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HK style guk jyu pa faan

  • k

any opinions on who has the better renditions of the hk classic guk jyu pa faan (yup cantonese, though it looks rather korean orthographically ...)? i'm thinking mainly about the ke jap (ketsup) style, rather than haak jiu or whatever style, and definitely not the non-baked ones. opinions on the presence of peas or corn in the rice, consistency of the egg in the rice, chop thickness? on a buddy's suggestion i had it at ruby cafe (or something similar) where the old jackson cafe used to be near kearny. i thought it was pretty good, sauce was pretty tasty, with a good-sized portion for the price. also think that t28's is not bad except that they tend to be more pricey in general. what's spots have you heard are good and reliable?

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  1. i'm anticipating an eventual graze-by of guk jyu pa faan spots. so even if you just have names of spots that aren't necessarily vouched for that'd be very appreciated too. thanks again!

    1. There's VIP on Broadway in Chinatown. Never tried it but seen people eating it.

      1 Reply
      1. re: GP

        This is my brother's favorite dish and he says that VIP on Broadway prepares it the best.

      2. I'll bet if you put baked pork chop on rice in your subject line you'll get more replies. We've had it at the Macau cafe in the Richmond Pacific East mall, and the HK style cafe on Broadway in San Mateo. Both have the cream sauce, no peas in the rice. They are both OK, nothing special.

        1. That would be Sterling Ruby on Jackson St.

          I don't know if it's on the menu, but you might want to check out Broadway Bistro in Millbrae. It seems to do a superior job with other HK style western dishes.

          2 Replies
          1. re: Melanie Wong

            thanks for quick responses guys. why is it that good chinese stuff is so often not in the City, sigh.

            to peter, yup i know you're probably right about saying it in english getting more responses but i guess i'm a bit squeamish about it. it's kinda crazy, seems to me, that in a region with so many gwongdung-oid folks that people here are unable to order any chinese or gwongdung food in its respective language/dialect. plus it it gets rather confusing - though often pretty amusing - when folks have to do the translation thing for chinese dishes. but in comparison with other "ethnic" foods why is that people can say: ramen but not tongmin, or carnitas but not siu yuk, or albondigas but not yu daan, or samosa but not cheun gyun, you feel me? i mean, people asking for carnitas or chilaquiles in mexican spots don't ask for pork confit and crisp fried tortillas simmered in tomato gravy with cheese and egg, that would seem very weird; but in a chinese place that's what you see. anyhoo, sorry about the ranting and raving, it's not aimed at you peter, it's more that the situation is rather ridiculous and it also makes communication about food rather unwieldy and imprecise alotta times. but thanks for the VIP tip, never had the jyu pa faan, but i dig their minsi ngau yuk faan sometimes.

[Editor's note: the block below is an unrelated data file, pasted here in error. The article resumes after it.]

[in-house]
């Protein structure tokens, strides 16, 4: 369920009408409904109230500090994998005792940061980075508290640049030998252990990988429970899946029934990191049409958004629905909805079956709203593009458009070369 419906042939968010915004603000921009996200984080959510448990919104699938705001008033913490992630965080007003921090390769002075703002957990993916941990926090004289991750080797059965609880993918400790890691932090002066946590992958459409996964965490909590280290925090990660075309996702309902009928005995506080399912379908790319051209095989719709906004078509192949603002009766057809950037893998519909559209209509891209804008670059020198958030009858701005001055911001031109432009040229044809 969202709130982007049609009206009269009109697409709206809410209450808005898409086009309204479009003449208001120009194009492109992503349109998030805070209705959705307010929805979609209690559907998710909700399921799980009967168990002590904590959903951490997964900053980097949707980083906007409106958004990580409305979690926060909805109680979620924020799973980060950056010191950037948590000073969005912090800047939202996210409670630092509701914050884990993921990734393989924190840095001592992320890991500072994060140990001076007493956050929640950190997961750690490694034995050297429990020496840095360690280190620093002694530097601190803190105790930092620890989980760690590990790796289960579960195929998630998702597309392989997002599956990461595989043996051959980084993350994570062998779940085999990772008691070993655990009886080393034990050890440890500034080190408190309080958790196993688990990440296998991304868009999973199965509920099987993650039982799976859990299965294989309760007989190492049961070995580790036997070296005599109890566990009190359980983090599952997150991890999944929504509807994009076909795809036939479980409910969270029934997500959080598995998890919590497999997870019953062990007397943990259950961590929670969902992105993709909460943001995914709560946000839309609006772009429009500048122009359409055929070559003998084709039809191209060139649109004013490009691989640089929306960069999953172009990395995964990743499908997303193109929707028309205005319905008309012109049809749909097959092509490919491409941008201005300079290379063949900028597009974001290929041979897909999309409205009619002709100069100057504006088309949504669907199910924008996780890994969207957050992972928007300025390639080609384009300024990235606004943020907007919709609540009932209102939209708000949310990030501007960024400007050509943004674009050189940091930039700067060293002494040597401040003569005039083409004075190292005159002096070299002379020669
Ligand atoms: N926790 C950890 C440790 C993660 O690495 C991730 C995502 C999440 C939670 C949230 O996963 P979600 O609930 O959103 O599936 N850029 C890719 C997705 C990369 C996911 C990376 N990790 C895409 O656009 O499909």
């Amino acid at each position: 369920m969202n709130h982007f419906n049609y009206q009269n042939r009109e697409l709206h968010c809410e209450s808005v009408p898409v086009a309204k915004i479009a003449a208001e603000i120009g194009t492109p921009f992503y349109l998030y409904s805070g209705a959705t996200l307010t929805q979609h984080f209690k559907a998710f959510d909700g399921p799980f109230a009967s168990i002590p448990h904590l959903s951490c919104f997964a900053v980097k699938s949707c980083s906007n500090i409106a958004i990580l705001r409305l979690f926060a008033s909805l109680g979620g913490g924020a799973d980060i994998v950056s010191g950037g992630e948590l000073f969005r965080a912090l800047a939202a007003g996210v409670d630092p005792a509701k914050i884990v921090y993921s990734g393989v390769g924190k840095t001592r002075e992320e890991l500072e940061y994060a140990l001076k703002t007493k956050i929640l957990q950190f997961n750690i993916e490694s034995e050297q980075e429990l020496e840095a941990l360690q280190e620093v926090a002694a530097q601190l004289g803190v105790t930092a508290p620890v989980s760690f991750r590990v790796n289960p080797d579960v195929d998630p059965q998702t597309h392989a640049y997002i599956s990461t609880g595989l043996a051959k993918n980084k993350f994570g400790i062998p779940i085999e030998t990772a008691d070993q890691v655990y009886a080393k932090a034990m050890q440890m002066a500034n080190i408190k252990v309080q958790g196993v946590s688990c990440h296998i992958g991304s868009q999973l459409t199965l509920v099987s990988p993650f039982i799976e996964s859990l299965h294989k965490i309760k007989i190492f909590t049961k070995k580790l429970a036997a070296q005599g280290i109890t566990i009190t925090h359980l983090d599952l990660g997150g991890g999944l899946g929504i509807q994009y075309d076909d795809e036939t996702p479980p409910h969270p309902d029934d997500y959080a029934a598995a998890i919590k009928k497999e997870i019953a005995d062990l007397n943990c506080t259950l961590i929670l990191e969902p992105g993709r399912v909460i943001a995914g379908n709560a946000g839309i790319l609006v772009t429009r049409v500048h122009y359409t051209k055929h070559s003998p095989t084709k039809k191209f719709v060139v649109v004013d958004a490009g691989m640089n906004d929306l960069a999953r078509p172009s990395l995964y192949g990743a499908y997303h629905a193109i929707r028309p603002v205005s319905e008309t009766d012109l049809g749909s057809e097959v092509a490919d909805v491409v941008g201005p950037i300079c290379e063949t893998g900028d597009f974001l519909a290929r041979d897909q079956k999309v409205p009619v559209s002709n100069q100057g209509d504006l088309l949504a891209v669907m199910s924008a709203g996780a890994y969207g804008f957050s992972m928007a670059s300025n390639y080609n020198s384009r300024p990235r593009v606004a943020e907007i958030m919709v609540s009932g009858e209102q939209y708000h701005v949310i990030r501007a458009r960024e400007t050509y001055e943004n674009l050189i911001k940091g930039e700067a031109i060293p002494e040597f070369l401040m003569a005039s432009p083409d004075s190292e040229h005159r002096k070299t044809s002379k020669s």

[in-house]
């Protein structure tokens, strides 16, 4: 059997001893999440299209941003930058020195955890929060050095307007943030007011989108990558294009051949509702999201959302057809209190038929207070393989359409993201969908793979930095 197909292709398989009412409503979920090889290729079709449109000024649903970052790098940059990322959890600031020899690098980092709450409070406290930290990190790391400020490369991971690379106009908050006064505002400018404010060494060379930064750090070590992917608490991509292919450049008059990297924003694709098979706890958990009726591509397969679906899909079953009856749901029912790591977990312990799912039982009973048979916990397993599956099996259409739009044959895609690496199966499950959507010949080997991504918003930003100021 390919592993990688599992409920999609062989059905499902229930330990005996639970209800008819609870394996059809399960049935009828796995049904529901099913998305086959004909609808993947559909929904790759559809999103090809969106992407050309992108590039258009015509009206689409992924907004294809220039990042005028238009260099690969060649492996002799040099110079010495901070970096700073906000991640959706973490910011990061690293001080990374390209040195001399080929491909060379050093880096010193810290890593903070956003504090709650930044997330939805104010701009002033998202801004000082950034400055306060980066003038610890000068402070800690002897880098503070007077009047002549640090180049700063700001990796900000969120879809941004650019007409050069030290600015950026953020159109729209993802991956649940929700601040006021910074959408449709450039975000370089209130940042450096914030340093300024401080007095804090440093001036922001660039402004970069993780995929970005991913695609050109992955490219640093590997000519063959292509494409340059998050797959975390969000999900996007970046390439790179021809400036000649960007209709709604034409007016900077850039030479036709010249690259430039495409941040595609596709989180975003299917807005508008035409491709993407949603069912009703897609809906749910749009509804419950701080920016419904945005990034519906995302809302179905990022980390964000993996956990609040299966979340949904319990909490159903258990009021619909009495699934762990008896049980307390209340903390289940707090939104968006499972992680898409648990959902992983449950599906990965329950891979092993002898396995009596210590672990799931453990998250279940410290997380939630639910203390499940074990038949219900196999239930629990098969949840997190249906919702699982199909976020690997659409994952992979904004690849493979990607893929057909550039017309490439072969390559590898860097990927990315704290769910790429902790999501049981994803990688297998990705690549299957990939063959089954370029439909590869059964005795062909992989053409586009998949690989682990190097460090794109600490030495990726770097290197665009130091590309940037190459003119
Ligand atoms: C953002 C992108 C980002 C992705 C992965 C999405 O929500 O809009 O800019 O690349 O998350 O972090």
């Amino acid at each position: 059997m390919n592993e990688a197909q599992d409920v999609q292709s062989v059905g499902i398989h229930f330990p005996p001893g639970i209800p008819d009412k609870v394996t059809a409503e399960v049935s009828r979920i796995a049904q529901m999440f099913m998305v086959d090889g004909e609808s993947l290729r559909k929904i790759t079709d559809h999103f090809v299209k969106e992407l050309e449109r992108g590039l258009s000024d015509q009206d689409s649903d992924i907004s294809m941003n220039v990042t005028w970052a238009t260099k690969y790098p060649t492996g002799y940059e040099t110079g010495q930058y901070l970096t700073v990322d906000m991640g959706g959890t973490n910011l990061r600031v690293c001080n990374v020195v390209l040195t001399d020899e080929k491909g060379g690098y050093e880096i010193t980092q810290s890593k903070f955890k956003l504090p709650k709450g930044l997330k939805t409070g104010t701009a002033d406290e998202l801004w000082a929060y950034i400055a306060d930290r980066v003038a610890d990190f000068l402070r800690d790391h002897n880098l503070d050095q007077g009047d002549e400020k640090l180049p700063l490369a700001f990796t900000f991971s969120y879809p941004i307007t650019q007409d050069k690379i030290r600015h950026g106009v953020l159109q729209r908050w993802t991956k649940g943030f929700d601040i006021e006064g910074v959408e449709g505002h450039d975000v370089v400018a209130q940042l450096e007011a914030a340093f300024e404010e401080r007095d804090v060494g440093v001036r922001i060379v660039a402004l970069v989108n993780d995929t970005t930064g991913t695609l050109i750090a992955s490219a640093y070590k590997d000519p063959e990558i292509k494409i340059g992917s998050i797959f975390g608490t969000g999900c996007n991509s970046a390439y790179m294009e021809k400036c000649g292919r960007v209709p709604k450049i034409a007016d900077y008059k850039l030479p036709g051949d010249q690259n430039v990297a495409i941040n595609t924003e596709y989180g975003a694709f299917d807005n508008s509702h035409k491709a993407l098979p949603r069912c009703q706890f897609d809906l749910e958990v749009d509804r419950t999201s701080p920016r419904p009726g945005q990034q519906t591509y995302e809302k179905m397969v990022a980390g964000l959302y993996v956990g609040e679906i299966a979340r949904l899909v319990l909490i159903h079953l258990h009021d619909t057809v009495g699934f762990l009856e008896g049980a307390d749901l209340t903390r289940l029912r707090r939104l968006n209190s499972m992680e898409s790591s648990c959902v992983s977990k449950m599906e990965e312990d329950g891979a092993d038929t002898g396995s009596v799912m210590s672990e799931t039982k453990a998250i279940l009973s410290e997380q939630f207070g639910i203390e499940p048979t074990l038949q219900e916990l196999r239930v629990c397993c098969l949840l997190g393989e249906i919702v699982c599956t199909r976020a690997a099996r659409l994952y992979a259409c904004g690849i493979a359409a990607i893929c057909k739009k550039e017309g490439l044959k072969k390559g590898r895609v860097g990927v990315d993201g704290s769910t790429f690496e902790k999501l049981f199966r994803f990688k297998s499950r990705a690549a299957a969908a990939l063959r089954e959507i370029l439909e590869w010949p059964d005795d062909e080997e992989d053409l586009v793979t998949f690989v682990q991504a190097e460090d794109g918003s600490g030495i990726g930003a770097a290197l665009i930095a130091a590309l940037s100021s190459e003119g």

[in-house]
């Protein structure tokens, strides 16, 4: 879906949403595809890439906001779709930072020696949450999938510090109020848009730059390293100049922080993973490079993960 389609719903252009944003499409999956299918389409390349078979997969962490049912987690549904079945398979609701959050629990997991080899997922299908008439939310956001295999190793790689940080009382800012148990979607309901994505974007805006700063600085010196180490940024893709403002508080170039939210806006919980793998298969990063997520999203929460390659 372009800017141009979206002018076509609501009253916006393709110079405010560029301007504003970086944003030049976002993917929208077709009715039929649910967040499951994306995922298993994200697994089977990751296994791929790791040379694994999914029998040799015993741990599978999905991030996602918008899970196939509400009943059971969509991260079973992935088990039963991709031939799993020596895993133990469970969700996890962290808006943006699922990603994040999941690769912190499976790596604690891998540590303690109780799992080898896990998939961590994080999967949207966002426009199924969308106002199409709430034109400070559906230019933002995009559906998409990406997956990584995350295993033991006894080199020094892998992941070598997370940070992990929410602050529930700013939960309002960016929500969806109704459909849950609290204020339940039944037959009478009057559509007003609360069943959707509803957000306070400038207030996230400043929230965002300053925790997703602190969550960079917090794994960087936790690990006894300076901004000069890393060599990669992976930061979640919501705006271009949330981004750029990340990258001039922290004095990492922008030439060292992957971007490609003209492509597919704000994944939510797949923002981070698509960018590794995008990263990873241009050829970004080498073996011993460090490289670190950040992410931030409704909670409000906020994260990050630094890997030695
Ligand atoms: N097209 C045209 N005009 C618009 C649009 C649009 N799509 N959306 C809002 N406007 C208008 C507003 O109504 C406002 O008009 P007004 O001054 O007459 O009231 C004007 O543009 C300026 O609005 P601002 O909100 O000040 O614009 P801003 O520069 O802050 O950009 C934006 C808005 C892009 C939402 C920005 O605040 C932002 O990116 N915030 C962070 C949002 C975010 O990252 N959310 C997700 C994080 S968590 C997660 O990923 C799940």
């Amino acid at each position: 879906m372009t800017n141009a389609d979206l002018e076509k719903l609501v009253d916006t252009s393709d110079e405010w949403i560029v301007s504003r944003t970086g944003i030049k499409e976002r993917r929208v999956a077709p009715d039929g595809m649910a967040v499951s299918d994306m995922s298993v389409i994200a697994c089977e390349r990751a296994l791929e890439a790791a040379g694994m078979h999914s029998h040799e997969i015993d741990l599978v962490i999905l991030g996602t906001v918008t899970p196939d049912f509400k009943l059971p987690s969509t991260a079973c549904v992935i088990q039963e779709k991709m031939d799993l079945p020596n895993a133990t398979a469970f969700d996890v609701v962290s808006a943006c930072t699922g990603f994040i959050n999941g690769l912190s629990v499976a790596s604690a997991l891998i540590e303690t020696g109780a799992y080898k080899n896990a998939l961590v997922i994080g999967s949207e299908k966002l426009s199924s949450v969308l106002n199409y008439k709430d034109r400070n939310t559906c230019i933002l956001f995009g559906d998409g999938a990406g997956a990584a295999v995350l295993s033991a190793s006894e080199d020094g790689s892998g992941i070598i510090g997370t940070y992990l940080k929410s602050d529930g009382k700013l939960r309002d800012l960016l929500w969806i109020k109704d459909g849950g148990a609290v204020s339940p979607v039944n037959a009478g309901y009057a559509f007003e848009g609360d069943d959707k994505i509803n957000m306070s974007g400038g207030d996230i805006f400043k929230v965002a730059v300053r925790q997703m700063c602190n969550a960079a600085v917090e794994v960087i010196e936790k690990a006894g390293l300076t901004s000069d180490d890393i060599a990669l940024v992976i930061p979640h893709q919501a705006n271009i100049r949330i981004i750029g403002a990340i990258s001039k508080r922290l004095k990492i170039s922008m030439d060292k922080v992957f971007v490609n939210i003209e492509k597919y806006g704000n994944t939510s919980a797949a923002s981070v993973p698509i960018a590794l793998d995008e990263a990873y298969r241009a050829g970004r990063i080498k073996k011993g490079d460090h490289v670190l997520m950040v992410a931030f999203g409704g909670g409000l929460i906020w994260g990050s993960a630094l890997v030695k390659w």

also, i swung by tak kee (noriega) yesterday for the guk jyu pa faan. i was hungry so it was yummy, but objectively it wasn't anything special. the rice only had egg, no peas or nothing, a bit drier than i prefer. the sauce was not bad, maybe on the sweet side, no cheese, they should have baked it longer, it didn't caramelize. the chops themselves were pretty good though, they were decent size, their thickness was the style i like (maybe 5/8"), stayed pretty juicy, not too tough, but not too mushy/tender, just enough resistance to make for a satisfying chew. enjoyable but not a standout.

            1. re: ken ivorous

              For the record, Washington Bakery in SF Chinatown, which spawned Broadway Bistro, has baked pork chop over rice (tomato sauce version) on the menu and might be worth checking out.

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